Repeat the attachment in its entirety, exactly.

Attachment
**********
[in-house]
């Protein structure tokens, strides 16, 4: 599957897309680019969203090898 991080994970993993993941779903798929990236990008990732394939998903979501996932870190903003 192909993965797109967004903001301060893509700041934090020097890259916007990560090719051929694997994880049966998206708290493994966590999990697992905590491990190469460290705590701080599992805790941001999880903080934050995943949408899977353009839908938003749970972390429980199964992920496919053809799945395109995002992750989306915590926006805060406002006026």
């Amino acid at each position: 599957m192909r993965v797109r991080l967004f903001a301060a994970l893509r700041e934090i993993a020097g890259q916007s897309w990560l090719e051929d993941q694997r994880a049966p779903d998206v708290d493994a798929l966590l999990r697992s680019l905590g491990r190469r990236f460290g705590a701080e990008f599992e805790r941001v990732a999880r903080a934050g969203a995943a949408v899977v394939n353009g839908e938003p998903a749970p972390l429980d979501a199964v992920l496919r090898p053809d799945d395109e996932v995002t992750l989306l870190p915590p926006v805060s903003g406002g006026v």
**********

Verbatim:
[in-house]
């Protein structure tokens, strides 16, 4: 599957897309680019969203090898 991080994970993993993941779903798929990236990008990732394939998903979501996932870190903003 192909993965797109967004903001301060893509700041934090020097890259916007990560090719051929694997994880049966998206708290493994966590999990697992905590491990190469460290705590701080599992805790941001999880903080934050995943949408899977353009839908938003749970972390429980199964992920496919053809799945395109995002992750989306915590926006805060406002006026």
């Amino acid at each position: 599957m192909r993965v797109r991080l967004f903001a301060a994970l893509r700041e934090i993993a020097g890259q916007s897309w990560l090719e051929d993941q694997r994880a049966p779903d998206v708290d493994a798929l966590l999990r697992s680019l905590g491990r190469r990236f460290g705590a701080e990008f599992e805790r941001v990732a999880r903080a934050g969203a995943a949408v899977v394939n353009g839908e938003p998903a749970p972390l429980d979501a199964v992920l496919r090898p053809d799945d395109e996932v995002t992750l989306l870190p915590p926006v805060s903003g406002g006026v």